New Report: Role of SC United Ways in Flood Response and Recovery

The United Way Association of South Carolina (UWASC) and local United Ways across the state are remembering the 1000 Year Flood with the release of a new report and social media campaign encouraging individuals to get involved in their communities. Long-Term Community Impact: A Look at the Work of United Ways during South Carolina’s Flood Response and Recovery highlights the efforts of United Ways over the past year in helping our state pick up the pieces.

“It was important for us to be involved in helping our communities after the flood. We all knew that it would take all of us, working together, to recover from the devastation left behind,” states Natasha Jenkins, Director of Member Services and Strategic Communications at the United Way Association of South Carolina. “Even one year later, long-term recovery efforts continue throughout parts of the state. This report provides insight into United Way’s role and impact in response and recovery efforts. UWASC and four local United Ways are featured in this report: Black River United Way, Trident United Way, United Way of the Midlands and United Way of Sumter, Clarendon and Lee Counties.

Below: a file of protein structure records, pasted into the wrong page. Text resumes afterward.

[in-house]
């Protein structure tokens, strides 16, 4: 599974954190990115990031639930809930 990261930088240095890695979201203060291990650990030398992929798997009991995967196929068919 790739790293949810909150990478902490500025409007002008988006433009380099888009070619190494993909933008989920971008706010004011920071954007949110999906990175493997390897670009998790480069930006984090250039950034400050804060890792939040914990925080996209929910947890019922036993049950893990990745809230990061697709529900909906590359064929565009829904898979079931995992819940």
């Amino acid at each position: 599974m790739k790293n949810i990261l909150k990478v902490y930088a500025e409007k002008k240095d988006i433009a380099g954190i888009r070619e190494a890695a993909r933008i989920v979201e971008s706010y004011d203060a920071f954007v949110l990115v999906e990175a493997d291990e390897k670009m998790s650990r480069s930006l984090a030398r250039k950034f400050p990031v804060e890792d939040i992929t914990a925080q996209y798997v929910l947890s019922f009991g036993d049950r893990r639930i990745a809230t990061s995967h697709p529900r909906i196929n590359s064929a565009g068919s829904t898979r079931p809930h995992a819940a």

The week-long social media campaign kicks off on Monday, October 3rd as we look back at the events of just one year ago. On Tuesday we will unveil our new report and recognize the incredible work of local United Ways in flood response and recovery efforts over the past year. On Wednesday we will have a call to action for individuals to get involved and volunteer in their communities. Leadership from local United Ways across the state will meet on Thursday for Disaster Preparedness and Response training. We will post insights from the training throughout the day as we encourage businesses and individuals to create their own Emergency Preparedness Plans. Finally, on Friday we will reflect on continuing long-term recovery efforts and the impact of giving to your local United Way. United Ways committed supporting our local communities. We were here before the disaster and continue to be here after, creating lasting impact with a long-term commitment to our communities.

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